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New Wrinkles Show Mercury, Solar System’s Smallest World, Continuing to Shrink

MercuryInternationalIndiaAfricaThe tiny planet Mercury, which orbits at just one-third of the distance from the sun as the Earth, is a world of extremes, with the side that faces the sun being incredibly hot and the side that faces away being nearly as cold as space. Still, other star systems have planets that orbit even closer.Mercury, the solar system’s smallest planet and the closest to the sun, is continuing to shrink, scientists say. A new paper published in Nature Geoscience reports that the small, rocky world has new “wrinkles” on its surface.As Mercury has continued to cool since the period of its formation 4.6 billion years ago, the planet has shrunk an estimated 4.4 miles in diameter, according to previous studies of the tiny world. A similar process has played out on Earth’s moon, which shares many similarities with Mercury.

Like the Earth and the other rocky planets, Mercury has a thin, rocky crust sitting atop a molten mantle, concealing an inner metallic core.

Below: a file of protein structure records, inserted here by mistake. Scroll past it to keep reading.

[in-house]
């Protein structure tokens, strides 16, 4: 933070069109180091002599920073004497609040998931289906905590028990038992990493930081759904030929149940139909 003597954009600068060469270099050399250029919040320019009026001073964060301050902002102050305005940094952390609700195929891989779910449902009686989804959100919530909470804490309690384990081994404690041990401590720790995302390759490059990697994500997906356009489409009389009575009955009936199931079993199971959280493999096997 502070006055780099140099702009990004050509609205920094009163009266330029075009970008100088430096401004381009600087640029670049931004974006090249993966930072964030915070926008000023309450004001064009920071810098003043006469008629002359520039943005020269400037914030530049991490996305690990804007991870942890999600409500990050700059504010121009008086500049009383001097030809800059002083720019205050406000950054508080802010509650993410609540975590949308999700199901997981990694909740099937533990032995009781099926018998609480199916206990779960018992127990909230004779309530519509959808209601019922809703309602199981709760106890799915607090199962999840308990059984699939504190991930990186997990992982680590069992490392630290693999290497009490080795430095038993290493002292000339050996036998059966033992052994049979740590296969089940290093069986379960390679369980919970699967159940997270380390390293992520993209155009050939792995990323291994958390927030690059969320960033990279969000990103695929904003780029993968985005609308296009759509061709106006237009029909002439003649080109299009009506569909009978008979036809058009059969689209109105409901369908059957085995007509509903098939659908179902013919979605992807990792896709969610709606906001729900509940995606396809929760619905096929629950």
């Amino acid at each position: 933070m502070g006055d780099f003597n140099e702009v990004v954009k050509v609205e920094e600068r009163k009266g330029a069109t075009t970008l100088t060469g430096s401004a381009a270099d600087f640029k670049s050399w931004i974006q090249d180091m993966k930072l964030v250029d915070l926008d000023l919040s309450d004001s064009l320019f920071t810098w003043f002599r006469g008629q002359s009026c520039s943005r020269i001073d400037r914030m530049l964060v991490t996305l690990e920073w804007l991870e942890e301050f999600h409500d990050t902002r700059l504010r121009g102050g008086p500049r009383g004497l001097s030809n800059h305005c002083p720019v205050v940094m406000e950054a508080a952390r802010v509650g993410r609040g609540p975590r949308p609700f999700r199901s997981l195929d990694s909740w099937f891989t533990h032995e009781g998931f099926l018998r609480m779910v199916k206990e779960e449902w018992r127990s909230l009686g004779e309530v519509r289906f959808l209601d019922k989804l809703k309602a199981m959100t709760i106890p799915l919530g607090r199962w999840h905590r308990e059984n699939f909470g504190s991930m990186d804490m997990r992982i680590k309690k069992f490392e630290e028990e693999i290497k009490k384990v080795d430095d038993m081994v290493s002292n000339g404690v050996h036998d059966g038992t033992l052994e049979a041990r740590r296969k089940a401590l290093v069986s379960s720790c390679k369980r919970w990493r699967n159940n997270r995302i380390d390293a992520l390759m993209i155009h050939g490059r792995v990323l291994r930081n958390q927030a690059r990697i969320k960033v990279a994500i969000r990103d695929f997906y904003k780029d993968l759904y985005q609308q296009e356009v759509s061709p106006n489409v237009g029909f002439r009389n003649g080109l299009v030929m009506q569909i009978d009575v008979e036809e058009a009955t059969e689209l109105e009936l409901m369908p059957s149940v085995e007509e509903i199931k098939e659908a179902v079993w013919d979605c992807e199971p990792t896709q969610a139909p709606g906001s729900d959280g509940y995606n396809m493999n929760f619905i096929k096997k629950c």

However, unlike Earth (but like the moon), Mercury doesn’t have tectonic plates, but a continuous shell of silicate rock that forms its crust. That crust tends to fracture and wrinkle as it is subjected to stresses, forming “lobate scarps” that zigzag for hundreds of miles across its surface.

Some of those scarps are estimated to be 3 billion years old, but recent studies have shown that many of them are much younger, indicating that the process is still unfolding.Beyond PoliticsEarth-Sized Exoplanet ‘Made Mainly of Iron’ Likely Remnant Core of Much Larger World21 September, 21:02 GMTOne of those who noticed odd behavior by the scarps was Ben Man, a PhD student at Open University in the UK, whose discovery led to the recent study. Man noticed the scarps had fractured in unusual ways, suggesting the crust had been stretched at certain places along fault lines. Dubbed “grabens” because of their similarity to structures on Earth, some are just 1 kilometer wide and 100 meters deep, indicating they are much younger than the larger fractures nearby.

"Stretching may seem surprising on Mercury, where overall the crust is being compressed," said David Rothery, professor of planetary geosciences at the Open University and author on a new paper exploring the planet's contraction, "but Man realized that these grabens would occur if a thrust slice of crust has been bent as it is pushed over the adjacent terrain. If you try to bend a piece of toast, it may crack in a similar way."

Because the grabens were so exposed and had not been buried by other debris from crumbling crust or meteor impacts, the scientists estimated they were roughly 300 million years old.

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